This Crabapple in the front yard is a fantastic tree.The gorgeous hot pink blooms only last for a few days. They have faded now. Their life was short and glorious. For those few days this tree is a maelstrom of bee and flying insect activity. Even I can smell the delightful sweet perfume of the blossoms that lures the pollinators in. The bugs swirl and zip around above my head and and I can hear their wings buzzing. This tree is humming. The flowers have done their work. The insects have visited, fulfilling their part in the cycle of making new crabapple trees. I tried to capture a picture of a single bee, wasp, or bug, but they move so quickly I wasn’t able to. I will just have to remember and wait for next years frenzy. Spring is happening all around now, making me reflect on the changing of seasons that the authors we’ve discussed in class experienced. I am wondering what Annie Dillard’s Virginia mountains are sprouting this time of year. I’ve been thinking about the migration of birds, as more have arrived in the neighborhood, making me think of Aldo Leopold’s geese. And because I’ve been thinking of trees, I am reminded of Janisse Ray’s writing, I wonder what the pine forests and the wiregrass meadows are growing this spring in some small South Georgia sanctuary of nature. I feel more connected to nature this spring and can’t wait to see what blooms tomorrow.
The Daffodil might be the perfect blooming plant. Their blooms seem designed to delight. I have loved them since I was a child, and they still continue to surprise me with their incredible variety and beauty. I wait anxiously for the pointy leaf tips to burst through the top layer of dirt in late winter. These pasts few weeks, I went back daily to watch them emerge. Since I just read Annie Dillards’s Pilgrim at Tinker Creek, I was reminded of her thoughts on growth. She talks about “the pressure of birth and growth, the pressure that splits the bark of trees and shoots out seeds.” These daffodils definitely felt the pressure to grow. The shorter, smaller, early blooming varieties are faded now, but the others are still gorgeous. Daffodils grow from underground bulbs. After the blooms fade, the leaves continue to soak up sunshine and nutrients in preparation for next year’s blooms. Finally, the leaves fade and the bulbs remain hidden underground waiting for the right cues to emerge next year and begin again. This cycle of growth, death, and renewal makes connections to many of the works we have discussed in Environmental Lit. this semester. The daffodils are a pretty example of this cycle at work.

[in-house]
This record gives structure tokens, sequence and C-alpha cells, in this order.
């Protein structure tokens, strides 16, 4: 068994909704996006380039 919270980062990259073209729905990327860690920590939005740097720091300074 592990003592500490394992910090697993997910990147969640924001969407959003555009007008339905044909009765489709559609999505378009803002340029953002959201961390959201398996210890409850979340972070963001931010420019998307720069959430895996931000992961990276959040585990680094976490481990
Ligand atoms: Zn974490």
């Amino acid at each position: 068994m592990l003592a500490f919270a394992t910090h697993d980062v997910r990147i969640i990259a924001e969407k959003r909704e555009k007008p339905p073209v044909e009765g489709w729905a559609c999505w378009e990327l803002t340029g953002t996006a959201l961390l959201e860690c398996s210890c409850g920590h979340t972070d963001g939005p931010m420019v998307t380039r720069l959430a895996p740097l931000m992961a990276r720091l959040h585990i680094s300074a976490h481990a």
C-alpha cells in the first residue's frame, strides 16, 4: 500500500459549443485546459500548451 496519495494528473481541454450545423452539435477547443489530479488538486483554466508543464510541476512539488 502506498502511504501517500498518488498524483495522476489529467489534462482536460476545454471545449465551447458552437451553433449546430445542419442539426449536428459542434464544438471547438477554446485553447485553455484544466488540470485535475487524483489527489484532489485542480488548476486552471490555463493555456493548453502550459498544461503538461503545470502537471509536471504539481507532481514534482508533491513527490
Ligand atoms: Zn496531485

I had a great moment with these geese, who were flying north yesterday, in beautiful Cherokee County at my mother-in-law’s house. I couldn’t believe that I managed to hear and see them flying directly overhead, and I just so happened to be getting my husband’s phone from the car, so I took these photos with his camera.
The first photo I took just after I heard them coming and they appeared over the trees. The sounds they made talking back and forth to each other were unmistakable. I scrambled to get the camera ready in time to capture them. Honks of varied tone, depth, and complexity came from different directions and locations in the arrangement. They really seemed to be communicating with each other. I couldn’t believe how lucky I was to see them after just reading Aldo Leopold’s A Sand County Almanac. His descriptions of the geese as they return to Wisconsin’s lakes in March are great. He writes, “One swallow does not make a summer, but one skein of geese, cleaving the murk of a March thaw, is the spring.”